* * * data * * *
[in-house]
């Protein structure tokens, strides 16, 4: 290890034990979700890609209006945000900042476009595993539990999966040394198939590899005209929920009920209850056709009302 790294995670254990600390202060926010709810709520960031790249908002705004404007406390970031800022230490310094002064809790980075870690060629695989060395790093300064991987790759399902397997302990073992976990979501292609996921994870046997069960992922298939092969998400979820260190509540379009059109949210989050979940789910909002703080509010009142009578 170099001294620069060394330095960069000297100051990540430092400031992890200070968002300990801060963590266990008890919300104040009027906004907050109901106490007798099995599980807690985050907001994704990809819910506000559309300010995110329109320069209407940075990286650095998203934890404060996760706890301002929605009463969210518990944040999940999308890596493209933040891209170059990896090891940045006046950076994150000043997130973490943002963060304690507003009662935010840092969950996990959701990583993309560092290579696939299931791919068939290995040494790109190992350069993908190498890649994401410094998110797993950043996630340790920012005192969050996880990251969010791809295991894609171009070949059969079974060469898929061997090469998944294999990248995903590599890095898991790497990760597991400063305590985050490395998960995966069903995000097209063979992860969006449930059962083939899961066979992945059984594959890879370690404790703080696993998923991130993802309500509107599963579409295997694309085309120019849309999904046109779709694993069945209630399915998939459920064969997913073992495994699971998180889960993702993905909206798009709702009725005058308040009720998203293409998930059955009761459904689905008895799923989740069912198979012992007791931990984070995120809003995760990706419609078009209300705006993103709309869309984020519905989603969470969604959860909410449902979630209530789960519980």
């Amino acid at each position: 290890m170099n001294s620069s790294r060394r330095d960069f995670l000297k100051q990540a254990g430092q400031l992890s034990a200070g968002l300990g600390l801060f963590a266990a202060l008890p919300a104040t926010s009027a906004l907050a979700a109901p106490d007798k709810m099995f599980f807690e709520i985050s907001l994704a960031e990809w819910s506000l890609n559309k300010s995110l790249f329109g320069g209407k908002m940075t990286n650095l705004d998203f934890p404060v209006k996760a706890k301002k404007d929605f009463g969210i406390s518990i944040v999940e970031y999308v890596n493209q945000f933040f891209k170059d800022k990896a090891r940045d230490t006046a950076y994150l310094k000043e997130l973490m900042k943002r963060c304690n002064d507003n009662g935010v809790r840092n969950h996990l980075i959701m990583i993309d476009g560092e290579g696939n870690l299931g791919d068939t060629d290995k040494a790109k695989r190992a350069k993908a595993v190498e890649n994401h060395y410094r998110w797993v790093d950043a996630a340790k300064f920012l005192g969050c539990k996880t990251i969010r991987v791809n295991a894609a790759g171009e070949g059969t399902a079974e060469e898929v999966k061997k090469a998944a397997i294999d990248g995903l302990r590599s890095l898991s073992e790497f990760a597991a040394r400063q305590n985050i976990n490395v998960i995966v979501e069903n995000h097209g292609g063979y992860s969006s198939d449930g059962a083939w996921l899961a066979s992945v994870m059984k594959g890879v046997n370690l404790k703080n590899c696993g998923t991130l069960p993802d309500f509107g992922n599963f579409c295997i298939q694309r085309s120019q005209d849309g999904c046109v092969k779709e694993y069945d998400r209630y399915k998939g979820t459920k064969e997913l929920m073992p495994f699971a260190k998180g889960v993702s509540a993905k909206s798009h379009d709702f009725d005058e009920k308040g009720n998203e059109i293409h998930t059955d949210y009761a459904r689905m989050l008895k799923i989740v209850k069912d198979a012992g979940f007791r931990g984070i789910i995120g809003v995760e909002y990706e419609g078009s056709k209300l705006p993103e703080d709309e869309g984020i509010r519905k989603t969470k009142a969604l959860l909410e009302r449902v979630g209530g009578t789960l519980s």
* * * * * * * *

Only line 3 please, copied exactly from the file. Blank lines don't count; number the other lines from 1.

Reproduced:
């Amino acid at each position: 290890m170099n001294s620069s790294r060394r330095d960069f995670l000297k100051q990540a254990g430092q400031l992890s034990a200070g968002l300990g600390l801060f963590a266990a202060l008890p919300a104040t926010s009027a906004l907050a979700a109901p106490d007798k709810m099995f599980f807690e709520i985050s907001l994704a960031e990809w819910s506000l890609n559309k300010s995110l790249f329109g320069g209407k908002m940075t990286n650095l705004d998203f934890p404060v209006k996760a706890k301002k404007d929605f009463g969210i406390s518990i944040v999940e970031y999308v890596n493209q945000f933040f891209k170059d800022k990896a090891r940045d230490t006046a950076y994150l310094k000043e997130l973490m900042k943002r963060c304690n002064d507003n009662g935010v809790r840092n969950h996990l980075i959701m990583i993309d476009g560092e290579g696939n870690l299931g791919d068939t060629d290995k040494a790109k695989r190992a350069k993908a595993v190498e890649n994401h060395y410094r998110w797993v790093d950043a996630a340790k300064f920012l005192g969050c539990k996880t990251i969010r991987v791809n295991a894609a790759g171009e070949g059969t399902a079974e060469e898929v999966k061997k090469a998944a397997i294999d990248g995903l302990r590599s890095l898991s073992e790497f990760a597991a040394r400063q305590n985050i976990n490395v998960i995966v979501e069903n995000h097209g292609g063979y992860s969006s198939d449930g059962a083939w996921l899961a066979s992945v994870m059984k594959g890879v046997n370690l404790k703080n590899c696993g998923t991130l069960p993802d309500f509107g992922n599963f579409c295997i298939q694309r085309s120019q005209d849309g999904c046109v092969k779709e694993y069945d998400r209630y399915k998939g979820t459920k064969e997913l929920m073992p495994f699971a260190k998180g889960v993702s509540a993905k909206s798009h379009d709702f009725d005058e009920k308040g009720n998203e059109i293409h998930t059955d949210y009761a459904r689905m989050l008895k799923i989740v209850k069912d198979a012992g979940f007791r931990g984070i789910i995120g809003v995760e909002y990706e419609g078009s056709k209300l705006p993103e703080d709309e869309g984020i509010r519905k989603t969470k009142a969604l959860l909410e009302r449902v979630g209530g009578t789960l519980s």